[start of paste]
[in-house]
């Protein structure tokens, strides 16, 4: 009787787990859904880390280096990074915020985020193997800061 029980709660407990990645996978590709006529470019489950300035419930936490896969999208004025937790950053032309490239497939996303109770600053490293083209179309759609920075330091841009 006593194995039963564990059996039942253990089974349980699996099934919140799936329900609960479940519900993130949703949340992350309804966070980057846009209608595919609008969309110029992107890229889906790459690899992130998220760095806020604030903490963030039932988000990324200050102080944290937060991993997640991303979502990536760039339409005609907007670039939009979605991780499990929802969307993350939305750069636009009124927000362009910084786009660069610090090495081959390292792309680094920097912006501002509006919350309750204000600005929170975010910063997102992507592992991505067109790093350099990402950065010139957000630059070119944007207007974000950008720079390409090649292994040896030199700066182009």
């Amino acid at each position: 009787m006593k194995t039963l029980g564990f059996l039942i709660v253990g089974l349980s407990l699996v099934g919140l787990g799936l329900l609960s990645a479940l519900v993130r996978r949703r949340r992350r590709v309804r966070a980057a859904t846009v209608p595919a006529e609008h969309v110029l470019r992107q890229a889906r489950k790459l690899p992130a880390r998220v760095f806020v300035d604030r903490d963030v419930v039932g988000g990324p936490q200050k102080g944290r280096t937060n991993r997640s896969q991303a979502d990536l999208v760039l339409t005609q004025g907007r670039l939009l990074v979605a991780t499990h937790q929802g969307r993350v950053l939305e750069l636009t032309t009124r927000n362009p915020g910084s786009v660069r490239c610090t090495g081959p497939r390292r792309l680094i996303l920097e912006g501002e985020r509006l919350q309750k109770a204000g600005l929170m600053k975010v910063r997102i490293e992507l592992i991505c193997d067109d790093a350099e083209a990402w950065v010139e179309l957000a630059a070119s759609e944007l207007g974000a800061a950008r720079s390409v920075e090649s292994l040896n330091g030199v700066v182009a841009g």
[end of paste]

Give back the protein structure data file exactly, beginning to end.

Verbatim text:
[in-house]
């Protein structure tokens, strides 16, 4: 009787787990859904880390280096990074915020985020193997800061 029980709660407990990645996978590709006529470019489950300035419930936490896969999208004025937790950053032309490239497939996303109770600053490293083209179309759609920075330091841009 006593194995039963564990059996039942253990089974349980699996099934919140799936329900609960479940519900993130949703949340992350309804966070980057846009209608595919609008969309110029992107890229889906790459690899992130998220760095806020604030903490963030039932988000990324200050102080944290937060991993997640991303979502990536760039339409005609907007670039939009979605991780499990929802969307993350939305750069636009009124927000362009910084786009660069610090090495081959390292792309680094920097912006501002509006919350309750204000600005929170975010910063997102992507592992991505067109790093350099990402950065010139957000630059070119944007207007974000950008720079390409090649292994040896030199700066182009």
């Amino acid at each position: 009787m006593k194995t039963l029980g564990f059996l039942i709660v253990g089974l349980s407990l699996v099934g919140l787990g799936l329900l609960s990645a479940l519900v993130r996978r949703r949340r992350r590709v309804r966070a980057a859904t846009v209608p595919a006529e609008h969309v110029l470019r992107q890229a889906r489950k790459l690899p992130a880390r998220v760095f806020v300035d604030r903490d963030v419930v039932g988000g990324p936490q200050k102080g944290r280096t937060n991993r997640s896969q991303a979502d990536l999208v760039l339409t005609q004025g907007r670039l939009l990074v979605a991780t499990h937790q929802g969307r993350v950053l939305e750069l636009t032309t009124r927000n362009p915020g910084s786009v660069r490239c610090t090495g081959p497939r390292r792309l680094i996303l920097e912006g501002e985020r509006l919350q309750k109770a204000g600005l929170m600053k975010v910063r997102i490293e992507l592992i991505c193997d067109d790093a350099e083209a990402w950065v010139e179309l957000a630059a070119s759609e944007l207007g974000a800061a950008r720079s390409v920075e090649s292994l040896n330091g030199v700066v182009a841009g």